THE Malir Expressway in Karachi is being built on the western bank of the Malir river. There is no doubt in my mind that the expressway will be completed and unless a major people’s movement is launched, housing estates will mushroom on its banks, eating away what little is left of Karachi’s green cover.
But before we discuss the future of this green cover, we should understand the nature of the Malir river system. The river rises in the foothills of the Kirthar range, travels partly through District East of the city and enters the sea at the Gizri Creek in District South. The river and its nine tributaries, except for the Mol, are seasonal and carry water only for a few days in a year. Therefore, comparing Malir with the Thames or the Seine, as some have done, is unrealistic. However, some parts of the river do carry sewage to cesspools within its bed. In District South, the delta receives a large volume of sewage through the Mehmoodabad nullah from 34 Karachi settlements, including Defence Housing Authority phases four and seven. The delta, and the nullahs entering it, have been encroached upon as a result of which massive flooding takes place, not only in the 34 settlements but also in DHA itself.
The Malir Expressway could threaten some ancient sites.
Settlements along the Malir river that are to be evicted as a result of the expressway have been the subject of considerable discussion, both in the media and at the EIA (Environmental Impact Assessment) hearing that took place. However, on the banks of the river in District East, there are also a large number of Paleolithic, Neolithic, and Indus Valley sites that have been documented by archaeologists. They are already under threat and with the building of the Expressway, it is feared that they will disappear forever. A much larger number of sites also exist along the Mol river. Not only should Karachi’s old goths and their communities be protected but the ancient history of the Karachi region should also be safeguarded.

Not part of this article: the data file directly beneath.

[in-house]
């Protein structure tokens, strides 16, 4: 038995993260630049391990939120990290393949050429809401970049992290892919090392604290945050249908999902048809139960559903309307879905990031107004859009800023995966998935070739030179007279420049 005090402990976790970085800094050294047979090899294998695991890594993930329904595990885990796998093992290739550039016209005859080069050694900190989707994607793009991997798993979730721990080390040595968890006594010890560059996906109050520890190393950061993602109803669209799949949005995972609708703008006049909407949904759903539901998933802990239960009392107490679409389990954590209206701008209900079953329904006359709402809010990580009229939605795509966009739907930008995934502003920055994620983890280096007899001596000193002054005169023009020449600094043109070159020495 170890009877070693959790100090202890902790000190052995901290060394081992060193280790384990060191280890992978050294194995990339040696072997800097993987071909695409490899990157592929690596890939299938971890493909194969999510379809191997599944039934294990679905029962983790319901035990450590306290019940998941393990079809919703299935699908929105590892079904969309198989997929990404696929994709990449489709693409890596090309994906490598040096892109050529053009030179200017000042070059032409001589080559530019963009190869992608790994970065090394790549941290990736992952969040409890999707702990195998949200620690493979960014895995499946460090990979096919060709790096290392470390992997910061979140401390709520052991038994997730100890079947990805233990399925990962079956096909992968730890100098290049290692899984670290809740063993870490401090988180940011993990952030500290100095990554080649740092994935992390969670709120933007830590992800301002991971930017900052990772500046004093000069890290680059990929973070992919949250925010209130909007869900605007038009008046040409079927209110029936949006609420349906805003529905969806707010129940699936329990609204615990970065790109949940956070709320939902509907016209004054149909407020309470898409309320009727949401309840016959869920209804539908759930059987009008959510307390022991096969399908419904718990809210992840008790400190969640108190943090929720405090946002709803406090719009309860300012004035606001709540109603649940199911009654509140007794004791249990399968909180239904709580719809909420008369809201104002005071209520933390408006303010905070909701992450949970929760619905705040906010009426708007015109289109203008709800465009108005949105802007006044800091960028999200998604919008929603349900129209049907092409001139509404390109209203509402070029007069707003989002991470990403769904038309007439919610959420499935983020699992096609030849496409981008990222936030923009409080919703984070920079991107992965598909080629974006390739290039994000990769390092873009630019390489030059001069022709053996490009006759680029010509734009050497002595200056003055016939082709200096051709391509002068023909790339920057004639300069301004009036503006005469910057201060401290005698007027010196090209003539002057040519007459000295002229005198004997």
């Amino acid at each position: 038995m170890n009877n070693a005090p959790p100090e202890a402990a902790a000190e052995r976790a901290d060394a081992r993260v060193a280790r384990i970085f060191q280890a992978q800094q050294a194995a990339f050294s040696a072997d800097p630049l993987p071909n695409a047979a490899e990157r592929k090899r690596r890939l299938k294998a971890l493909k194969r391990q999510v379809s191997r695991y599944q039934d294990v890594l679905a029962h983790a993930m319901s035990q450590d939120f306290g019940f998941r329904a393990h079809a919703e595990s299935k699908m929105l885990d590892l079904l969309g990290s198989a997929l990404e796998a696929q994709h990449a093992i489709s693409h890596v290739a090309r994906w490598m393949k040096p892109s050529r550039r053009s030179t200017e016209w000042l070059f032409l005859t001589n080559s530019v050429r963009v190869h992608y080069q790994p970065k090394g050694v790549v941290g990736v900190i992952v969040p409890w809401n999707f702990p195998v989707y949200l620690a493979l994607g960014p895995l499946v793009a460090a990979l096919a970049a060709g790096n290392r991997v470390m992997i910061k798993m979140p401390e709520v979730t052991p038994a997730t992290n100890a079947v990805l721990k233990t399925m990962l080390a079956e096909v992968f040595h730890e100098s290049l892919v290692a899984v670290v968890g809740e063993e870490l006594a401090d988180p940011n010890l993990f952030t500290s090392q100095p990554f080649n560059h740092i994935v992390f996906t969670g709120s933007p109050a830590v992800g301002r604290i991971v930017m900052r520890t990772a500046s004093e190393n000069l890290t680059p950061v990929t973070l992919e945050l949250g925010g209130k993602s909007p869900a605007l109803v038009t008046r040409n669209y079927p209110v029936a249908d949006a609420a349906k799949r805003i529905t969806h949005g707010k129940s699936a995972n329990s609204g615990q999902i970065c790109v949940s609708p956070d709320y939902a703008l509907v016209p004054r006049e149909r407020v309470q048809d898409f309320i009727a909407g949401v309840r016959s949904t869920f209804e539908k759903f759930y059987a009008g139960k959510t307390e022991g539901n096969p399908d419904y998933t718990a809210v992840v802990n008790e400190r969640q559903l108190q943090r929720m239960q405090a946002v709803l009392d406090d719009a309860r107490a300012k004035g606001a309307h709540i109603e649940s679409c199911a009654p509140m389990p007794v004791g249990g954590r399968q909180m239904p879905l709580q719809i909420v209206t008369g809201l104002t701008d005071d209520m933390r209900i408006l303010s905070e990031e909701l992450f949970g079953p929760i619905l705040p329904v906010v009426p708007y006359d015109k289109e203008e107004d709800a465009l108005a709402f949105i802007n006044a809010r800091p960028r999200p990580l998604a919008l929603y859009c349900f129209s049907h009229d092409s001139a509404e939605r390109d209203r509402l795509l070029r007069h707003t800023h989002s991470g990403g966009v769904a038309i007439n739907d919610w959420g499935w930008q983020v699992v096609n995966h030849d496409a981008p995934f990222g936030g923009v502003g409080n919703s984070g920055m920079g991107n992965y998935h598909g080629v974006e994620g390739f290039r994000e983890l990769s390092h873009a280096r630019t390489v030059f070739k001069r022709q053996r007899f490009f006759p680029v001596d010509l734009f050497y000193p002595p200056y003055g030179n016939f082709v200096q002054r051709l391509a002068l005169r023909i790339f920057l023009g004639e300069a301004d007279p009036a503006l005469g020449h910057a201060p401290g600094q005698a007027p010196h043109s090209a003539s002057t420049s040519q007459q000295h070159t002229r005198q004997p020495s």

There are a number of issues that will emerge once the expressway becomes operational. For one, there will be major environmental pollution from the noise and fumes of vehicles. Next, a major part of District East consists of agricultural land. In all the five master planning exercises for the city, the land use of this area has been defined as a “green area”. As a result of permission for the building of real estate along the corridor, this lung of the city will be wiped out forever.
To tackle this dual threat, it is essential that heavy forestation should be carried out in the floodplains of the Malir river and along the western side of the expressway. In addition, the existing agricultural land and activity should not only be protected as a green area for the city but should also be promoted through R&D exercises. A blueprint for this was prepared by the renowned Pakistani social scientist Akhtar Hameed Khan and can be used for this purpose. In addition, small check dams should be built in the river to recharge its aquifer which has been depleted due to the removal of an estimated 1.4 trillion cubic metres of sand and gravel from the riverbed for the construction of Karachi.
The same issues resurfaced for the EIA for the Malir Expressway as for all other previous EIAs. A government agency selected a consultant for the preparation of the EIA and approved his report for presentation before the citizens. The consultant defended his report and it was subsequently accepted by the agency. The EIA was prepared and a public hearing was held after the project had been designed and its implementation had begun. So what is the use of such an EIA?
If the Environmental Protection Agency and the government of Sindh are serious about holding a transparent and objective EIA hearing, then a reform in the process is necessary. The EIA process should be instituted immediately after the conceptual design of the project. The consultant for the EIA should be chosen by a committee consisting of a neutral expert on the subject, a representative (maybe two) of the local stakeholders in the region where the project is to be implemented, a lawyer from the community’s side, and a government representative. The report that is to be placed before the public should be approved by the committee and if there are differing opinions on it between committee members, these should be presented to the public. This report should then be presented to the public during the hearing and an attempt at arriving at a consensus on it should be made.
In the absence of such, or a similar system, EIAs are nothing more than a waste of money, time, and intelligence and a ‘legalisation’ process for the ruination of our physical and social environment.
Published in Dawn, By Arif Hasan March 27th, 2022